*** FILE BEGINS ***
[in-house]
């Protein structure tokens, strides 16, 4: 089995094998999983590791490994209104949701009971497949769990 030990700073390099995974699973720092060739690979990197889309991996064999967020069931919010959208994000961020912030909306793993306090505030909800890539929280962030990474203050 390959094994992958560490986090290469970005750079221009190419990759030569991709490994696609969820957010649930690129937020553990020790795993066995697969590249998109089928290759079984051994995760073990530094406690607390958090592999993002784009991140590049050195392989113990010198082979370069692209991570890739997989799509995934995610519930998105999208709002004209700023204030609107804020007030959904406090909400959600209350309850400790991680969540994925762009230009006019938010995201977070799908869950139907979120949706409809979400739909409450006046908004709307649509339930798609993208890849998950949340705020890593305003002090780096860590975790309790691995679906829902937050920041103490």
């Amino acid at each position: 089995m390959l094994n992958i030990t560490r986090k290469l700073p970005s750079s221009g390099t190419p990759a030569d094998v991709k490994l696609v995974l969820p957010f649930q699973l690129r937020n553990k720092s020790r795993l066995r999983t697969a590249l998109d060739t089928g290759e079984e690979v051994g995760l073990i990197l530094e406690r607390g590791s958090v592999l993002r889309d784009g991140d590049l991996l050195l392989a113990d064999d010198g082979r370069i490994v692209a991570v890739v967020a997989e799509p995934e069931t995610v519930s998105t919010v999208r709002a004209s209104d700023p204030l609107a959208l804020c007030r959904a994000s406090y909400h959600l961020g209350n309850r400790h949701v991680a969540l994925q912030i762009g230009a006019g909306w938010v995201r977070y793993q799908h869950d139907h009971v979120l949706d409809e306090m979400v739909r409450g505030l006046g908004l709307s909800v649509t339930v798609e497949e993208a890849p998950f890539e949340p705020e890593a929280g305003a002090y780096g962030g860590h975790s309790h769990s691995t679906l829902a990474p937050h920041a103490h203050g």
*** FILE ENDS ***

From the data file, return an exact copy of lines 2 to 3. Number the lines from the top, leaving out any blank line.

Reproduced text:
């Protein structure tokens, strides 16, 4: 089995094998999983590791490994209104949701009971497949769990 030990700073390099995974699973720092060739690979990197889309991996064999967020069931919010959208994000961020912030909306793993306090505030909800890539929280962030990474203050 390959094994992958560490986090290469970005750079221009190419990759030569991709490994696609969820957010649930690129937020553990020790795993066995697969590249998109089928290759079984051994995760073990530094406690607390958090592999993002784009991140590049050195392989113990010198082979370069692209991570890739997989799509995934995610519930998105999208709002004209700023204030609107804020007030959904406090909400959600209350309850400790991680969540994925762009230009006019938010995201977070799908869950139907979120949706409809979400739909409450006046908004709307649509339930798609993208890849998950949340705020890593305003002090780096860590975790309790691995679906829902937050920041103490």
């Amino acid at each position: 089995m390959l094994n992958i030990t560490r986090k290469l700073p970005s750079s221009g390099t190419p990759a030569d094998v991709k490994l696609v995974l969820p957010f649930q699973l690129r937020n553990k720092s020790r795993l066995r999983t697969a590249l998109d060739t089928g290759e079984e690979v051994g995760l073990i990197l530094e406690r607390g590791s958090v592999l993002r889309d784009g991140d590049l991996l050195l392989a113990d064999d010198g082979r370069i490994v692209a991570v890739v967020a997989e799509p995934e069931t995610v519930s998105t919010v999208r709002a004209s209104d700023p204030l609107a959208l804020c007030r959904a994000s406090y909400h959600l961020g209350n309850r400790h949701v991680a969540l994925q912030i762009g230009a006019g909306w938010v995201r977070y793993q799908h869950d139907h009971v979120l949706d409809e306090m979400v739909r409450g505030l006046g908004l709307s909800v649509t339930v798609e497949e993208a890849p998950f890539e949340p705020e890593a929280g305003a002090y780096g962030g860590h975790s309790h769990s691995t679906l829902a990474p937050h920041a103490h203050g």